administration's years saw the promulgation of Green and White Papers
(1994-1995), which urged changes in copyright policy to allow IP
holders greater control of user activities. The largest IP holders,
most notably the recording and movie industries, scrambled to define
digitial copying of their properties as piracy, then to craft laws
to punish it. The Gray and White Papers culminated in the 1998 passage
of the Digital
Millenium Copyright Act (DMCA), which activated in 2000.
Once the DMCA kicked in (2000), lawsuits raced over the internet.
For example, mp3.com was sued for creating a password-protected
space for users to stash copies of works they'd legitimately purchased.
MP3 defended itself on the ground of space-shifting, the
reasonable enjoyment of a product relocated to a more convenient
space. Although this openly draws on the Betamax decision to allow
time-shifting, federal courts did not see the parallel, and
found against MP3 for enabling illegal copying. More famously, the
RIAA sued Napster for more extravagant file-sharing, especially
under the peer-to-peer structure. Napster tried another tack on
the Betamax defense, arguing that while users could misuse
their service, they were not being encouraged to do so - much as
a hardware store owner could protect herself from charges of abetting
a break-in from having sold a crowbar, a tool with many well-known
positive uses. The digital device could be used for good, as well
as evil, and the latter should not, ran the argument, drive a ruling
that also prohibited a significant instance of the former. Federal
courts found the sheer amount, rather than the proportion, of illicit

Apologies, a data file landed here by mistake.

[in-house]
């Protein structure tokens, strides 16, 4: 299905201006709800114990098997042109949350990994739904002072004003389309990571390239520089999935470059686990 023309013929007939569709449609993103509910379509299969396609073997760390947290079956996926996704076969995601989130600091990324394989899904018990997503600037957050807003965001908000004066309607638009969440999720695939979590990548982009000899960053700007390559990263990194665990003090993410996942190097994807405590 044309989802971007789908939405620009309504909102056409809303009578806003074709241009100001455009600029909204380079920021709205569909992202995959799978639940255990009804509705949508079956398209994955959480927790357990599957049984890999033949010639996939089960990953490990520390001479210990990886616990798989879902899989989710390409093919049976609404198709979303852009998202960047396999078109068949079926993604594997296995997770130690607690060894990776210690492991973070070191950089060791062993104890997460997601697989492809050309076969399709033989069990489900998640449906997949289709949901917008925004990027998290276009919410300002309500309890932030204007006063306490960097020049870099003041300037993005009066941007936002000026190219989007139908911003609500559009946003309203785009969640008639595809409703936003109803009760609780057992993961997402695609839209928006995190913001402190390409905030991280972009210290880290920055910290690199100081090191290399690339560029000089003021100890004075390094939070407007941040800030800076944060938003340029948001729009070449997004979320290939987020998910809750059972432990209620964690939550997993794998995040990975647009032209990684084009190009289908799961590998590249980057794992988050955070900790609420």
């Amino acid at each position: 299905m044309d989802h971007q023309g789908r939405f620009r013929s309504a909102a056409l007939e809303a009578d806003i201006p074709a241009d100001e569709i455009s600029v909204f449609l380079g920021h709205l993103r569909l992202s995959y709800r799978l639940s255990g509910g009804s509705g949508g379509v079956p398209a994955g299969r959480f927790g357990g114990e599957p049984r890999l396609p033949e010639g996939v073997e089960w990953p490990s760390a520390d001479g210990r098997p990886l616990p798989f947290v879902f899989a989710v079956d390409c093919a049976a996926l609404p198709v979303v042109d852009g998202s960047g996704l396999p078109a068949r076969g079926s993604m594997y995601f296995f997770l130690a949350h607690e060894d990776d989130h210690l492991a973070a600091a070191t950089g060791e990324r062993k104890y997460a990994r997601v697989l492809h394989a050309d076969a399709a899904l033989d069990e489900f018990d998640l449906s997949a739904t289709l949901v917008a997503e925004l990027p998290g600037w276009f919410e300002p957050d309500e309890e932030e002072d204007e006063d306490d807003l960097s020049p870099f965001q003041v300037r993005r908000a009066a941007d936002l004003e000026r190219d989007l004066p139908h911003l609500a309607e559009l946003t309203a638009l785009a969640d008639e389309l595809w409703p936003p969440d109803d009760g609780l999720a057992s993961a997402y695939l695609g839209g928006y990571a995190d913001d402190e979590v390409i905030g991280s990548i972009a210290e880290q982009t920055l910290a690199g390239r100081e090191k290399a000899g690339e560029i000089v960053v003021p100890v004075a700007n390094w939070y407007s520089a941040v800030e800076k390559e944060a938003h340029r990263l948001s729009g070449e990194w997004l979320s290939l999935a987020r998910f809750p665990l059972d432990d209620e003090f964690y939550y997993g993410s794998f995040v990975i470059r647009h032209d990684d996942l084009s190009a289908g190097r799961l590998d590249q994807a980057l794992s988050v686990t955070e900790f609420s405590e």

filetrading to be enough, and gradually cut Napster down.
draws our attention to the ways copyright becomes a regime of
control. While the laws expand, it is their enforcement
through digital technologies that becomes a major driver of
At a broader level, Lessig draws our attention to the ways copyright
becomes a regime of control. While the laws expand, it is
their enforcement through digital technologies that becomes a major
driver of change. Tracking costs decrease in the networked world,
as compared with the analogue, where vending and consumption remain
fairly decoupled. Violations are easy to monitor, and can be readily
shaped by shrinkwrap agreements. Bots can crawl the net, looking
for violations. Congress has extended copyright terms frequently,
often as Disney's key IP neared the public domain. Rather than allowing
IP to enter the public commons, extended copyright terms expand
the realm of IP control. The most recent iteration, the 1998 Sonny
Bono Act, stretches copyright ownership to seventy years. An increasing
amount of IP remains controlled, under ownership's copyright, for
a longer time. "[Y]ou're not creating incentive to produce
anything new, you are just granting monopoly control for certain
speech in exchange for nothing granted to the public." (Interview
with Sean Pollack, "A Conversation with Lawrence Lessig", February
Such language of control unsurprisingly leads to discussions
of this controlling drive as a move against free speech. From Dunkin'
Donuts to the CPHack application (a deconstruction of popular filtering
program CyberPatrol), copyright holders can portray critics' use
of their materials as copyright violation. Since some speech makes